· FIRES AND EXPLOSIONS are usually the result of ongoing neglect, or a sudden traumatic incident. Gas burns strongly so it can heat our water and warm our homes. If it escapes it can spread quickly throughout the building where a sudden spark or naked flame could set it off.
· CARBON MONOXIDE POISONING can occur if natural or LPG gas burns incompletely. Always cook in a ventilated room. If you smell gas or start feeling sleepy vacate the house immediately and call 0800 111 999 from outside.
A Sobering Reminder of How a Gas Installation Can Go Wrong
Gas Safe published a post they called ‘Rachel’s Story’ as part of their ongoing safety campaign. This related how she and her partner Ian hired an unregistered gas worker to do the following:
· Remove the old boiler from the downstairs loo
· Install a new boiler in the children’s bedroom
· Install a new duel-fuel cooker in the kitchen
The unlicensed installer duped them by having the Gas Safe logo on their business cards and website. We can only assume Rachel and Ian did not check the truth of these claims.
The boiler and the cooker soon started smelling of gas. The boiler did not run long before shutting down, and was noisy too. Rachel and Ian stopped using it while adding extra ventilation to the children’s bedroom.
They then did the right thing by asking a registered Gas Safe engineer to inspect the installation and this is what they found:
· The gas boiler flue was not properly connected
· The main gas connection to the cooker was poor
· Other connections on these appliances were faulty
The Gas Safe engineer had no other choice. They classified the installation as ‘Immediately Dangerous’ and condemned the boiler and cooker. Rachel and Ian were unable to sell their home after spending £55,000 renovating it, because there were no heating and cooking appliances.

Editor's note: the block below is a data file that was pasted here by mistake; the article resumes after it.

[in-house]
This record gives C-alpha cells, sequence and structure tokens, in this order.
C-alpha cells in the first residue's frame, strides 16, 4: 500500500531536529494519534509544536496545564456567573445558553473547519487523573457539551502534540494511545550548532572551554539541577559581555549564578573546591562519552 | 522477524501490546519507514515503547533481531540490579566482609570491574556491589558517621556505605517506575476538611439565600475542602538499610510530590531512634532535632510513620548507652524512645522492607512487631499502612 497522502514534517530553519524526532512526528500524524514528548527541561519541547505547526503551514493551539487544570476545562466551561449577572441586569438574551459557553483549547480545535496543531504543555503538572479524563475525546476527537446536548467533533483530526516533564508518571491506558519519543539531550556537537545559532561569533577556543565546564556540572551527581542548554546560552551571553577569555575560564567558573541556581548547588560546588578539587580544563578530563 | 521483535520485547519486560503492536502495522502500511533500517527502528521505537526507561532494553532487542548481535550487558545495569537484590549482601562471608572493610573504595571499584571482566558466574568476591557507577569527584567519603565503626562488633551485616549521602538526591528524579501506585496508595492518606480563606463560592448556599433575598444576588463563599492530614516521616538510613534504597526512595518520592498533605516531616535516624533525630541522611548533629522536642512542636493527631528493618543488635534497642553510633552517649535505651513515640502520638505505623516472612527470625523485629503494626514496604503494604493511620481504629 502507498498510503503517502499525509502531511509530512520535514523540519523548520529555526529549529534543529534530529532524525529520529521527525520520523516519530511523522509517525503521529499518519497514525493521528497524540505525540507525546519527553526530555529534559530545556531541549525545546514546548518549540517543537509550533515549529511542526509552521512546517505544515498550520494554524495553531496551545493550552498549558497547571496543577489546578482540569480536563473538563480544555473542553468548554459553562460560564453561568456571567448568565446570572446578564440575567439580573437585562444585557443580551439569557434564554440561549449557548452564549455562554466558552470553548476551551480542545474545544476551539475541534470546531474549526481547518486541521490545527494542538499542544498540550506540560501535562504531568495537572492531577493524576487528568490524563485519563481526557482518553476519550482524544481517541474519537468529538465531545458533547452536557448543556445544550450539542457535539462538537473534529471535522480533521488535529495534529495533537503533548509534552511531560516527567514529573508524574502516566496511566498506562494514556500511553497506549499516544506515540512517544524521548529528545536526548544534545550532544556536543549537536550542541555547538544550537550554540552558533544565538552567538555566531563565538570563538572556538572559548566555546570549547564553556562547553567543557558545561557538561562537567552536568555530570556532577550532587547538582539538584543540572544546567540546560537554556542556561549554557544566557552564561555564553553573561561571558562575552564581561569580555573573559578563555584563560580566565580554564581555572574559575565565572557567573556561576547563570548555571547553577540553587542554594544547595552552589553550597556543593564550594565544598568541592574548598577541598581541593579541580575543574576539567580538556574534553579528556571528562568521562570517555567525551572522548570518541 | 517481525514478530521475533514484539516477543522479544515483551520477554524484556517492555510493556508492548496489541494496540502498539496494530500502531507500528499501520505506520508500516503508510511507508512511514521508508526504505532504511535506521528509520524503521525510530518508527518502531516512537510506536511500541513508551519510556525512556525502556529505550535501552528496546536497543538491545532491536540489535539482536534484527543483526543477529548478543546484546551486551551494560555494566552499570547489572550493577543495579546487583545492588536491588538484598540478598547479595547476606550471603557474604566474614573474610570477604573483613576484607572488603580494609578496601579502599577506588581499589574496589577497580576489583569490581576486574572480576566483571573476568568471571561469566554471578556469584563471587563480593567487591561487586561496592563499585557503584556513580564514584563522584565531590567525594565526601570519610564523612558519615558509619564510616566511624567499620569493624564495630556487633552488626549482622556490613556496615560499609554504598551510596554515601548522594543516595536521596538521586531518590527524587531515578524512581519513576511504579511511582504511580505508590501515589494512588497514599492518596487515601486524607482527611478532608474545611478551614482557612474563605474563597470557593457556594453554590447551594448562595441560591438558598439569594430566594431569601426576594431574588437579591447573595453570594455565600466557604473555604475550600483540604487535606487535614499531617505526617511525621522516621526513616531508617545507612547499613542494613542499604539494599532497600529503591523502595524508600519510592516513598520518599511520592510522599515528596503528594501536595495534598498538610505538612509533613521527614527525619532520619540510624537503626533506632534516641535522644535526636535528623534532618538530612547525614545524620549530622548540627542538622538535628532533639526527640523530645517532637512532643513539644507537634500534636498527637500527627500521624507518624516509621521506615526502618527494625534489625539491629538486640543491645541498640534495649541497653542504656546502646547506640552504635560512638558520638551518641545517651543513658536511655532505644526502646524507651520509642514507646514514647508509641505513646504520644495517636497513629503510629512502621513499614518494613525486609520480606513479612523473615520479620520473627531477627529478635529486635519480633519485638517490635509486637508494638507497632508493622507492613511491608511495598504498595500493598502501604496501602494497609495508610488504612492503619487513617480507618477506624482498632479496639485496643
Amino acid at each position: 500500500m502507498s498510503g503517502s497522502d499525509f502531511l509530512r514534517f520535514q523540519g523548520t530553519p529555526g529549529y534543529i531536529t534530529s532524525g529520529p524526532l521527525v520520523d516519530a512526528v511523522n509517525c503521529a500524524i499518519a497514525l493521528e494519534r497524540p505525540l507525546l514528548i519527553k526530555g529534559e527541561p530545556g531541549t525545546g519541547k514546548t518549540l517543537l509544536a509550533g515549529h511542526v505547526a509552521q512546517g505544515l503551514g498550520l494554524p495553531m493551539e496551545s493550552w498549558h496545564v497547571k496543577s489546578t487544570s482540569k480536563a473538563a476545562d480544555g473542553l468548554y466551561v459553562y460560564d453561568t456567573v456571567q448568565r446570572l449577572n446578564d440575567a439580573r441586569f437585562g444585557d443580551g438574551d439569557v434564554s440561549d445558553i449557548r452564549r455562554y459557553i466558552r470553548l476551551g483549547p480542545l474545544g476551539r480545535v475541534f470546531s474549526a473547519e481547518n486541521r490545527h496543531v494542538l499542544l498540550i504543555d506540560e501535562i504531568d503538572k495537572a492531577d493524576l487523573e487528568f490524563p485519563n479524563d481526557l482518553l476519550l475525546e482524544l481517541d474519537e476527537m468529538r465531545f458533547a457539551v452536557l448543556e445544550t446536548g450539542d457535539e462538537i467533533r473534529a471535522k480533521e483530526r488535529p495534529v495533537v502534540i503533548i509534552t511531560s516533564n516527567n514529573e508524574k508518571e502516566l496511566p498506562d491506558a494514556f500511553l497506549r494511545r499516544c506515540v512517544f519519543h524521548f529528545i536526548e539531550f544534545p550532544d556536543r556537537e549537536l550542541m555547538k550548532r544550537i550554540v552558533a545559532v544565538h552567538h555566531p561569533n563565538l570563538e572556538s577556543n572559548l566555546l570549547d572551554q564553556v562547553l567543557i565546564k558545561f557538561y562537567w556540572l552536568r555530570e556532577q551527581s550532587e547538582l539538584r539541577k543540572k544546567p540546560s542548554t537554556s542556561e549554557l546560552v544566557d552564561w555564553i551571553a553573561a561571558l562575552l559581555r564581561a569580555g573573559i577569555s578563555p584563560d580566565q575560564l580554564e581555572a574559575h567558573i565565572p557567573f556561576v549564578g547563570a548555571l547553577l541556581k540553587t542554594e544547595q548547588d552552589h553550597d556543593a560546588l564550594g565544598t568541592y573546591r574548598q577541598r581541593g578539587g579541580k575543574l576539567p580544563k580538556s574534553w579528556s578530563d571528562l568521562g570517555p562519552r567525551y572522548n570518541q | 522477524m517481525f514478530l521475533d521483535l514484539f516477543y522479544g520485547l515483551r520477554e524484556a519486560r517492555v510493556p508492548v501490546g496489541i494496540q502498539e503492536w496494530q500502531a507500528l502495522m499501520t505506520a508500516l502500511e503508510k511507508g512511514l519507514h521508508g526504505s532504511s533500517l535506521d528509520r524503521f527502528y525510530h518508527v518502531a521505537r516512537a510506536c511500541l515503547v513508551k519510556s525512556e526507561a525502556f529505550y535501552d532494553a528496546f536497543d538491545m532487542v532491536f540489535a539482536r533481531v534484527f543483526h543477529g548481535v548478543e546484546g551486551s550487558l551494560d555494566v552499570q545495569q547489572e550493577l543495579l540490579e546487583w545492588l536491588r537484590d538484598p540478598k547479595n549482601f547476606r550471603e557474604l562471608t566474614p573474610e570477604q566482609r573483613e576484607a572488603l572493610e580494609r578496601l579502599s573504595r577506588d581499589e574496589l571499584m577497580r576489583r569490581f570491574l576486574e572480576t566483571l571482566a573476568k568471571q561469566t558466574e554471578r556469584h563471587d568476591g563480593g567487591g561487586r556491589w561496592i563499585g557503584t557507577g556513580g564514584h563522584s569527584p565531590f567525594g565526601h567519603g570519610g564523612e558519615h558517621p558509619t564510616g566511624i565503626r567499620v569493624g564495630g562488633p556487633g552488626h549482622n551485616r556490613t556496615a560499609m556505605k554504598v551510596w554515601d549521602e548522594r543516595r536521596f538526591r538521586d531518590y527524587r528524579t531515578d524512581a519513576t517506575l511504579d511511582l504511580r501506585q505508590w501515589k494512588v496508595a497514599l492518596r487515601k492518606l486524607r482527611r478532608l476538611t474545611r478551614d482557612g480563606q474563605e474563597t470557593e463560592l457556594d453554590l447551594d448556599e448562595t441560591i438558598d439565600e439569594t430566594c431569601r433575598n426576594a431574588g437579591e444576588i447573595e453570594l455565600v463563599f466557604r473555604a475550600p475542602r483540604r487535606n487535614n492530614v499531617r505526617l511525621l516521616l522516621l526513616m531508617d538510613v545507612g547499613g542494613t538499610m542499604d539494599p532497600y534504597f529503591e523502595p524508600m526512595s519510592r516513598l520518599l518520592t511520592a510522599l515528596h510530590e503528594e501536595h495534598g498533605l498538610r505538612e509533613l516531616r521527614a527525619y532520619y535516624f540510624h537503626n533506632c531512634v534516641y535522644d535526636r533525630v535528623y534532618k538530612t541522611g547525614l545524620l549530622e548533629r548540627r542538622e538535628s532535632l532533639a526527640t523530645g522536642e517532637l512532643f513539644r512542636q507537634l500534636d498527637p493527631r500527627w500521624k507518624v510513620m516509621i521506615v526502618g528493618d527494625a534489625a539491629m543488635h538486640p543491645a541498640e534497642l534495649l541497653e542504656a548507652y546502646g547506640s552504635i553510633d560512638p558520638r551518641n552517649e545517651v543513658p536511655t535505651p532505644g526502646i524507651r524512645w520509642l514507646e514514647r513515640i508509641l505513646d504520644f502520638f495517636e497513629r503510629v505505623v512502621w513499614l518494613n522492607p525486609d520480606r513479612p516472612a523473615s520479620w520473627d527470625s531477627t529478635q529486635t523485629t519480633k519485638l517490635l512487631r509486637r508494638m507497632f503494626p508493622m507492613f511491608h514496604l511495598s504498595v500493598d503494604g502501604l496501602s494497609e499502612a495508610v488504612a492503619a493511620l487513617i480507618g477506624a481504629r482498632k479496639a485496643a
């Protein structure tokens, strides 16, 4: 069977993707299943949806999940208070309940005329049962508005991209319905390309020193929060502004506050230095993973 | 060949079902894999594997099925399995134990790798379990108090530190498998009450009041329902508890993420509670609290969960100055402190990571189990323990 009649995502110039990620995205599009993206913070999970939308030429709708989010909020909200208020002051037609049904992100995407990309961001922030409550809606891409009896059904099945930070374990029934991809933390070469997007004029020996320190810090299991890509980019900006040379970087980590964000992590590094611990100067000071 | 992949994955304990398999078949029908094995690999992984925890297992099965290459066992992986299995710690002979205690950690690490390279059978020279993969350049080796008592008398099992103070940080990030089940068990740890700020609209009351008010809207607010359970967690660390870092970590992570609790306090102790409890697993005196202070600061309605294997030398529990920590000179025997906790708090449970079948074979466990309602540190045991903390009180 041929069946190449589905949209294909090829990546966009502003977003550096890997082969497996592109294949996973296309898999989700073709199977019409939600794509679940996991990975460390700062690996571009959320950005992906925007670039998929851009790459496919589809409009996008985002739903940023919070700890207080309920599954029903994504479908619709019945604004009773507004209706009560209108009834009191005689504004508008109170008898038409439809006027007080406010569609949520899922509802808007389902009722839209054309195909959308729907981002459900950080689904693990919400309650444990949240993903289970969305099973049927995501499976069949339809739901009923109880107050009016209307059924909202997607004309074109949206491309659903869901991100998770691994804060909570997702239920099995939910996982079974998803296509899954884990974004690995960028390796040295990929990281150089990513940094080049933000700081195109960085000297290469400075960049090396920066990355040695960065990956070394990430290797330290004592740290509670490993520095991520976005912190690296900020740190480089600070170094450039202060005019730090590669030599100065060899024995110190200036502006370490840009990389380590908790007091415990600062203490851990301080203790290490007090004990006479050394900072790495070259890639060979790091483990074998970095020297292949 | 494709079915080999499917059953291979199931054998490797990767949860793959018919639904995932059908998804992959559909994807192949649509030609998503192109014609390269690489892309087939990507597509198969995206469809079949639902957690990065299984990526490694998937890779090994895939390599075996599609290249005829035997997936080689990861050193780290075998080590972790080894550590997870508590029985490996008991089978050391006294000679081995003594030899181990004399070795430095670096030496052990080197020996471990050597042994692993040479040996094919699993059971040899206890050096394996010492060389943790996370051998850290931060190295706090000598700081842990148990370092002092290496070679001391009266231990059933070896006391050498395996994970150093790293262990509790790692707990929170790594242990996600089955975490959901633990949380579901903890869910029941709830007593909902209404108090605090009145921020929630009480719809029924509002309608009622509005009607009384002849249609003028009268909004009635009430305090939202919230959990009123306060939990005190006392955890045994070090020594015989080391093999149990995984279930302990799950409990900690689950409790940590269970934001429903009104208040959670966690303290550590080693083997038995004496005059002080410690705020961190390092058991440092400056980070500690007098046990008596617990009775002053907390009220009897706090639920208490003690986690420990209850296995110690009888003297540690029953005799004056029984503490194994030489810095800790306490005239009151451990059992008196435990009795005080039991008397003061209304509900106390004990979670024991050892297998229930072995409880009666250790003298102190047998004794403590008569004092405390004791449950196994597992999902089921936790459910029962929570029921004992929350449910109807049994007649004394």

We don’t know whether Rachel’s story eventually had a happy ending. The unregistered installer’s definitely did not. They were charged with a 6 month prison sentence, 12 month suspension, 180 hours of community service, fined £2,385 and ordered to pay £5,400 compensation.
Rachel and Ian were fortunate they did not light a cigarette or a candle in their children’s bedroom. Their story provides compelling evidence why you should always use a Gas Safe engineer. You need a landlord gas safety certificate for a new boiler because this confirms the installation is safe.
The availability of natural and LPG gas allows us to achieve a standard of comfort our ancestors could not have imagined a few generations ago. Much the same goes for motorcars, except when they too are abused, neglected, or improperly maintained.
The buck stops with the landlord when it comes to installing a new boiler safely. The Gas Safe system and Gas Safe engineers are on call to help you do it properly. A landlord gas safety certificate is proof you did everything that you could to ensure gas safety for your tenants, and protect your building from a devastating explosion.